Headache, Migraine Pain

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Migraine is not just a headache

03 Jun 2020
Migraine is not just a headache News image

Migraine is a complex, genetic, incurable neurological disorder.

It is typically characterised by any combination of:

  • Moderate to severe throbbing or pulsating headaches
  • Nausea and vomiting
  • Sensitivity to light, sound, or smells

After a period of warning symptoms known as prodrome, the severe acute (or headache) phase of a migraine attack lasts up to 72 hours, followed by potentially weeks of prodrome or “migraine hangover” symptoms.

About a third of patients also experience “migraine aura” before the acute phase, which can include a range of unusual neurological symptoms such as pins and needles, seeing spots or lines, or having difficulty talking.

Economic cost of migraine

Women are affected by migraine more frequently and severely than men. Of the five million Australians living with the condition, 390,000 live with chronic migraine (more than 15 headache days a month), and about 100,000 live with rare and serious migraine variants like hemiplegic migraine or vestibular migraine.

More than 14,000 people are on Disability Support Pension because their migraine is so debilitating.

The economic cost of migraine in Australia has been estimated by Deloitte Access Economics at $35.7 billion annually. Per person, the cost of migraine is $21,706 per chronic migraine patient and $6,137 per episodic migraine patient.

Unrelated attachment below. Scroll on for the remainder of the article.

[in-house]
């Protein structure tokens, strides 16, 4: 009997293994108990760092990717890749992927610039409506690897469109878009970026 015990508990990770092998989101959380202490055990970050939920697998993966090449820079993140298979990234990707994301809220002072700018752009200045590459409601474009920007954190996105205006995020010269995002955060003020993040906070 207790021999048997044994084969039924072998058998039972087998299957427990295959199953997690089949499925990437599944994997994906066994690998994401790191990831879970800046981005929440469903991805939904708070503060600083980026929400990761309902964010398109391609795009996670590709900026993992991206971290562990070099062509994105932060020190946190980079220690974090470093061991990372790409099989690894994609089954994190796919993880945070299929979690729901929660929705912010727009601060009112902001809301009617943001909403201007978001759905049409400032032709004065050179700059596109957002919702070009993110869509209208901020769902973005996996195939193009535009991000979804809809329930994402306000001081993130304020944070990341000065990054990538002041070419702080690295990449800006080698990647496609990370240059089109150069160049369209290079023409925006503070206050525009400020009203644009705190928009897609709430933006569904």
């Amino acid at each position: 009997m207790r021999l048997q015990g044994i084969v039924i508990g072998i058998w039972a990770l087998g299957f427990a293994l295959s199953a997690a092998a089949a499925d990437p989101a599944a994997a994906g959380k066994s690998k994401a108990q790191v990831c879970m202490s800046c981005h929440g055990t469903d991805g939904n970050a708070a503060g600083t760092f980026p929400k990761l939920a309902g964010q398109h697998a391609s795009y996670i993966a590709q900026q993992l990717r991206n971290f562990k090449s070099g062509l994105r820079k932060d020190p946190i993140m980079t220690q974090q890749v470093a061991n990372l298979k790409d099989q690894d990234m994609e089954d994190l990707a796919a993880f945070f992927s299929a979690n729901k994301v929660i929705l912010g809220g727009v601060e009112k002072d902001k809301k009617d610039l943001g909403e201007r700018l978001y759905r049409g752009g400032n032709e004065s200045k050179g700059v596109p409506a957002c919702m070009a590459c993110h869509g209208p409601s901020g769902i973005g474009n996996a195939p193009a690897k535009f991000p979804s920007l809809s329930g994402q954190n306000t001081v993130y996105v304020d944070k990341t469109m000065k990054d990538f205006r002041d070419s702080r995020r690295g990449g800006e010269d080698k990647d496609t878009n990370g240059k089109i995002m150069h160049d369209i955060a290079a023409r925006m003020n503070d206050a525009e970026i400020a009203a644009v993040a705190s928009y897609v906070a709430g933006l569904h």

Migraine Australia

Migraine Australia is a patient advocacy organisation founded in late 2019 to support and fight for all Australians living with migraine and their families.

Migraine Australia exists because we want migraine to be taken seriously in Australia and given our fair share of funding and services. We want all Australians living with migraine, whether they have a migraine attack every day, barely one a year, or anything in between, to feel supported and able to live a full and productive life.

Migraine Australia is working on a range of initiatives and projects to make a demonstrable difference to the wellbeing of all Australians living with migraine.

A language guide on how to discuss migraine has been produced by the US based Coalition of Headache and Migraine Patients (CHAMP) and is available at:

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About Pain does not provide medical advice, diagnosis or treatment